• Dave Hartnett
A Burlington City Council member wants to revamp the city's conflict of interest policy.

Currently, a councilor or member of a city board must recuse themselves from a vote or discussion if he or she — or a family member — will benefit financially from the matter at hand. Under the current rules outlined in the city charter, officials do not have to provide details about the conflict.

That's not good enough for Councilor Dave Hartnett (D-North District).

"I think the language is, at best, vague," he said. "We need to be accountable and we need to be transparent."

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Thursday, March 21, 2019

Vermont Senate Backs 24-Hour Waiting Period for Gun Sales

Posted By on Thu, Mar 21, 2019 at 6:13 PM

Sen. John Rodgers - KEVIN MCCALLUM
  • Kevin McCallum
  • Sen. John Rodgers

The Vermont Senate on Thursday advanced legislation that would impose a 24-hour waiting period on those purchasing handguns. The preliminary vote came despite opposition from gun-rights supporters, who claimed the bill would infringe upon their rights, and from those who said the restrictions weren't strict enough.

The 20-10 vote suggested that supporters in the Senate would be able to override a potential veto from Gov. Phil Scott, who has expressed opposition to new gun laws. The measure is expected to face a final vote in the Senate on Friday and would then move to the Vermont House.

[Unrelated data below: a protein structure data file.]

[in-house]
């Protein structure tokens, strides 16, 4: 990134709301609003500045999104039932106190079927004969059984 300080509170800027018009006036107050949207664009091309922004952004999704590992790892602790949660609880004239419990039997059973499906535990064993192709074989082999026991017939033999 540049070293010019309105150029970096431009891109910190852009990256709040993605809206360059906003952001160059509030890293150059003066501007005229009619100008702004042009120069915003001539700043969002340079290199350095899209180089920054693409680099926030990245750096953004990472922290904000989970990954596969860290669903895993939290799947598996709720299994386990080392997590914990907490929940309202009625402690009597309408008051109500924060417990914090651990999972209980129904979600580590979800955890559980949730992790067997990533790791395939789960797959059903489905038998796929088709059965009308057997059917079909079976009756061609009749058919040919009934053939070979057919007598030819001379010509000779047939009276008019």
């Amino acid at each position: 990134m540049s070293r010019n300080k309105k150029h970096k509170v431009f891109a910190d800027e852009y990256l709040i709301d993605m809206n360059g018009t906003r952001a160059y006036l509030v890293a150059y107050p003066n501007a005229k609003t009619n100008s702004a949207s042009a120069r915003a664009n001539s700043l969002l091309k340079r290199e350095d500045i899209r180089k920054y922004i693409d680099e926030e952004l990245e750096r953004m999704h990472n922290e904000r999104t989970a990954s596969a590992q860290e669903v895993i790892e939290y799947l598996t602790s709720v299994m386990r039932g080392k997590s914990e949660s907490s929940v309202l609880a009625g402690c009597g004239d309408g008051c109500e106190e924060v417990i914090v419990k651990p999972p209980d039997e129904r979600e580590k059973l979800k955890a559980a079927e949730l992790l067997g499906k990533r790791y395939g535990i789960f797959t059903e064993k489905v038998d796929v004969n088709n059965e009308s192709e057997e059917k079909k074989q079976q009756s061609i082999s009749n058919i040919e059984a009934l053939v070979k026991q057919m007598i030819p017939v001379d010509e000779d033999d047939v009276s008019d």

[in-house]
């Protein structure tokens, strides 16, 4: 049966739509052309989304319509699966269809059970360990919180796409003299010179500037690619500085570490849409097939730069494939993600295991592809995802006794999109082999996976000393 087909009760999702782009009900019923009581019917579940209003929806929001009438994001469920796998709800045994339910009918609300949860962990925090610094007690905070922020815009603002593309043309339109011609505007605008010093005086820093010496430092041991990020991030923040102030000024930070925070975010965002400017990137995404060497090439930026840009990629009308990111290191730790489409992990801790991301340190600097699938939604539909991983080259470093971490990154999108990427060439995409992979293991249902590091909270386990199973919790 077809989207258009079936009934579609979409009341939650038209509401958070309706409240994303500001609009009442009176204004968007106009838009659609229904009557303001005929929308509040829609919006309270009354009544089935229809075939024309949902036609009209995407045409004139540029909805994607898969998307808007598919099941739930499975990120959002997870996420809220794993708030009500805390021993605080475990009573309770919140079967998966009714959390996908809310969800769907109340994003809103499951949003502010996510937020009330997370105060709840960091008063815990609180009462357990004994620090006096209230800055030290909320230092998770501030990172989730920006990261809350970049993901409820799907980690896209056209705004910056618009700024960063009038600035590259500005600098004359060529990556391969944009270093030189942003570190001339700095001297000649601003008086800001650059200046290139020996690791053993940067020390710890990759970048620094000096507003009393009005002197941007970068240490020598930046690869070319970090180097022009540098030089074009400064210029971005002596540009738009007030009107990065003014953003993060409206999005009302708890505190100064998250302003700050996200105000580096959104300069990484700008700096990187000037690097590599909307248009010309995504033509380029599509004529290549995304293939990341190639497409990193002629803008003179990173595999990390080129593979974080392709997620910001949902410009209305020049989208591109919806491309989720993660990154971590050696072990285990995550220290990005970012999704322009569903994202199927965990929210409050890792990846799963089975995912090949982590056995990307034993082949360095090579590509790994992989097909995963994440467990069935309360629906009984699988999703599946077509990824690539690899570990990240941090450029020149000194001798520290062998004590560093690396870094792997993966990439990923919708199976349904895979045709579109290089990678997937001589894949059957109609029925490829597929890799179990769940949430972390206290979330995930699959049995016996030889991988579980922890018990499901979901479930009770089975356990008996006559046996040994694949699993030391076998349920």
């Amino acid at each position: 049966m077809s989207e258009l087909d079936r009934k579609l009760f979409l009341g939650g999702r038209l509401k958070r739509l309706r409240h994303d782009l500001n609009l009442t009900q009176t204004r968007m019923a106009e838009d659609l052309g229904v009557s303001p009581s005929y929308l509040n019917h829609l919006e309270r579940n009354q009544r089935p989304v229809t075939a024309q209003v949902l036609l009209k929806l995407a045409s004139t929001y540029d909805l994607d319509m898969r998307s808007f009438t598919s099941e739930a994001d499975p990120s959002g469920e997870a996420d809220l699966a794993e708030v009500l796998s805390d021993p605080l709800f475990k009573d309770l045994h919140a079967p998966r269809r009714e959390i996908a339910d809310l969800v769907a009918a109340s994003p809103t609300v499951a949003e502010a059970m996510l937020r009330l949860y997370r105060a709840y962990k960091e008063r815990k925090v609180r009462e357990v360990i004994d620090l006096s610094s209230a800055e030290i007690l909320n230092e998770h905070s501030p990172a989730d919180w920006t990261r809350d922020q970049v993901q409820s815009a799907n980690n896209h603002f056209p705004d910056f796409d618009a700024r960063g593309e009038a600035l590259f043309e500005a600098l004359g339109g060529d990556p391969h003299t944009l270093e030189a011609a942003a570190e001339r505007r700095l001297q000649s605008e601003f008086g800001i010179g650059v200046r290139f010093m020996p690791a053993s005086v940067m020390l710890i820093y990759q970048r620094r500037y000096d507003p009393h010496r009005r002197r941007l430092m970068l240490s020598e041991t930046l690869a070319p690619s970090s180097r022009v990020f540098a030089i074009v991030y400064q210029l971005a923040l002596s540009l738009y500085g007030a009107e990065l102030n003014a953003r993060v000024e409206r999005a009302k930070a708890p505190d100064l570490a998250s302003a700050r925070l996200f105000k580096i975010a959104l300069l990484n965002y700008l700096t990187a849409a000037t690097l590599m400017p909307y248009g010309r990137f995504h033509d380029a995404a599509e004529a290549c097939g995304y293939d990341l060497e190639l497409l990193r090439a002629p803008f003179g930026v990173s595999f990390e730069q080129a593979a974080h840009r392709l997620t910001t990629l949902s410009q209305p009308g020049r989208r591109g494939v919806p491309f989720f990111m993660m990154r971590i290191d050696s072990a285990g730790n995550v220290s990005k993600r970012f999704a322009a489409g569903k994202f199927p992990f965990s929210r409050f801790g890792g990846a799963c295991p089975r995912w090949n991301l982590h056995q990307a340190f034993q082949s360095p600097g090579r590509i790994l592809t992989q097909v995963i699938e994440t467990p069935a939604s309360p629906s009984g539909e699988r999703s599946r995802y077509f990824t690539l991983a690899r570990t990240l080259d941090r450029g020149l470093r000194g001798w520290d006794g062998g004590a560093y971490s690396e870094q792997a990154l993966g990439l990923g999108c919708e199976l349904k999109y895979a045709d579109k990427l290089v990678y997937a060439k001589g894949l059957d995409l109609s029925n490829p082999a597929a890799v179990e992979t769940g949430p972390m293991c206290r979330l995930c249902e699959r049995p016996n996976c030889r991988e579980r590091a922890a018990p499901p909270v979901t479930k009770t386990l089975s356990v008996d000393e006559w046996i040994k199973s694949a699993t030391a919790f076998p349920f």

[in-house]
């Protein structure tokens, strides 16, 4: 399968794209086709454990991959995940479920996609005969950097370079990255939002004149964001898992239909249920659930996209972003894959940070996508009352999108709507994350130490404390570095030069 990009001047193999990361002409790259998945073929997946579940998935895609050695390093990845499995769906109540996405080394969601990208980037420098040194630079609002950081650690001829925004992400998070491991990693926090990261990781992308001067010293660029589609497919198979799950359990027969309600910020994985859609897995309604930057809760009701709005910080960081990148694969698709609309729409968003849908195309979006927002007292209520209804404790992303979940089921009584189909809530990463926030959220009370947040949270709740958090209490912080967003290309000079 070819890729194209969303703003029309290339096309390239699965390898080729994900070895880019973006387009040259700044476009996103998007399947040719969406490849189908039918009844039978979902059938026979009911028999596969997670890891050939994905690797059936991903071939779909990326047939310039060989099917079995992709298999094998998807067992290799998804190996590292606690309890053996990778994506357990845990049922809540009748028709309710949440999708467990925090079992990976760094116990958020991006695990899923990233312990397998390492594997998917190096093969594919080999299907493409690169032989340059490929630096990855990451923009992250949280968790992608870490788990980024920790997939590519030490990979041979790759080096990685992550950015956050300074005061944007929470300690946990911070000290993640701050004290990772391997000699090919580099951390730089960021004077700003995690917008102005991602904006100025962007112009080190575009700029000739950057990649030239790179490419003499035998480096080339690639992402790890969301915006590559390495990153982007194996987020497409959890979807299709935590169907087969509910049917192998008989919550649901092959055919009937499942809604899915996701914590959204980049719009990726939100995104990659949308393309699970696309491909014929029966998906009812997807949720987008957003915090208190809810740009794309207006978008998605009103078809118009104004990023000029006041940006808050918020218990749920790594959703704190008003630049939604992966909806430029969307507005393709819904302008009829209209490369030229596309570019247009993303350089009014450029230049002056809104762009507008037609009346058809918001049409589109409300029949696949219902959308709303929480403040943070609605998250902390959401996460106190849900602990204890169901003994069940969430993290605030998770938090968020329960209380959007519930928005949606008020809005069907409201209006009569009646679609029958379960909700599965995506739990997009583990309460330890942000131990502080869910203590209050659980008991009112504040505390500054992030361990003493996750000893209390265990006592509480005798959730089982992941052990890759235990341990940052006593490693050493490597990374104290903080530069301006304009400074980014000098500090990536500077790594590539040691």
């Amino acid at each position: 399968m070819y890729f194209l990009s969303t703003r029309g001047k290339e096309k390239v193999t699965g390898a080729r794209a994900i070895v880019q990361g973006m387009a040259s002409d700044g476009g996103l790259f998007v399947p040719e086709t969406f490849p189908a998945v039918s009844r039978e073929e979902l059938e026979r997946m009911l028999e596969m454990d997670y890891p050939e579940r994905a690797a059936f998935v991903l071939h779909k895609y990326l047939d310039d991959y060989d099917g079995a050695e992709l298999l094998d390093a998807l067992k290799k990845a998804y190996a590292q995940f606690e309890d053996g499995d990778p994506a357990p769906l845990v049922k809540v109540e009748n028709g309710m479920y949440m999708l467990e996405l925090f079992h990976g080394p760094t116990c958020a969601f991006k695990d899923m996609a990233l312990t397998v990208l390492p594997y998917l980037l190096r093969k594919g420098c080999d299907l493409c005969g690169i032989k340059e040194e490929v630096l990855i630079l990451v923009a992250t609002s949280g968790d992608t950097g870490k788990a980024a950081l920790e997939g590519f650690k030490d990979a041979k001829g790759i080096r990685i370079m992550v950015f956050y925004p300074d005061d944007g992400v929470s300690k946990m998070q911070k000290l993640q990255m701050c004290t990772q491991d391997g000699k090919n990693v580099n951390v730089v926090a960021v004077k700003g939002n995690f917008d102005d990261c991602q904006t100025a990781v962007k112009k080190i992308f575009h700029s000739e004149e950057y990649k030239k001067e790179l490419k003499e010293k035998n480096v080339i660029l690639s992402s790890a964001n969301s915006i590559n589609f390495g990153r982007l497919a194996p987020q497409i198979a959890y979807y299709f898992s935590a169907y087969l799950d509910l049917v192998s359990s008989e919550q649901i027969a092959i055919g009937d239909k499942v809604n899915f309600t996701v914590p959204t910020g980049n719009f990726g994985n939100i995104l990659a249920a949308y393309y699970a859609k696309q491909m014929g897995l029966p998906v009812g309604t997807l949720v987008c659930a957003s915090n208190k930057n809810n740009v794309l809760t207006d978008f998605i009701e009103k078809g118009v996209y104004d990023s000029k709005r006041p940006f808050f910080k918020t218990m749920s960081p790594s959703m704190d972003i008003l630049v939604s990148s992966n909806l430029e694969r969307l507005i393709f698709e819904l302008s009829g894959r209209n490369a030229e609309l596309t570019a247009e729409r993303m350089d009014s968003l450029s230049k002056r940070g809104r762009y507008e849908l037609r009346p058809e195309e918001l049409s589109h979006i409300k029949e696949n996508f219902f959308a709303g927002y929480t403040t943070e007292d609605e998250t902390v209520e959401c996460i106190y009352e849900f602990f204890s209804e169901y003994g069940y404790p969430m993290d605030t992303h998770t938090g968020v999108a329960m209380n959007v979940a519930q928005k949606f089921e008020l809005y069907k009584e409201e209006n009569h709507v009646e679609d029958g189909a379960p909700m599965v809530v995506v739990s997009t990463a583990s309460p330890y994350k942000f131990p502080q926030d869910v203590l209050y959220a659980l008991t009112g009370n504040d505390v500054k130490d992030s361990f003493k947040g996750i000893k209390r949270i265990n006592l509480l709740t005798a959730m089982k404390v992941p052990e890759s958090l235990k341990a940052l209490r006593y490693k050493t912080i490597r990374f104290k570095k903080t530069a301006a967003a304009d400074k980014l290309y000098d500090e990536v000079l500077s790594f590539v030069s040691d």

All six Senate Republicans opposed the bill, as did Sens. Dick Mazza (D-Grand Isle), Alice Nitka (D-Windsor), John Rodgers (D-Essex/Orleans) and Bobby Starr (D-Essex/Orleans).

The bill’s sponsor, Sen. Dick Sears (D-Bennington), said he was proud that the Senate Judiciary Committee, which he chairs, found middle ground between the two divergent positions. “I hope folks won’t be put off by the word compromise, because if we’ve come to that, we’re in deep trouble,” Sears said.

Sears, who had previously opposed the measure, said he learned from experts who testified before his committee that suicide attempts with guns are far more successful than by other means, and that those who make such attempts usually do so impulsively.

“The vast majority of the people who decide to commit suicide [do so] based on an impulse, and that decision was made within eight hours,” he said.

If enacted, the law would require gun buyers to wait a day after undergoing a federal criminal background check before taking possession of a firearm.

After the vote, the family of Andrew Black released a statement supporting the Senate's move. The 23-year-old Essex man shot and killed himself in December, hours after buying a gun.

"If this handgun purchase waiting period was the law last year I know it likely would have saved our son’s life,” Alyssa Black wrote. “I sincerely hope that this effort will save other families from experiencing the heartbreak we are going through."

Leading the opposition was Sen. Rodgers, who argued that those who commit mass shootings or suicide are often more influenced by social media than by gun access. “I believe the internet is much more dangerous than firearms are,” Rodgers said.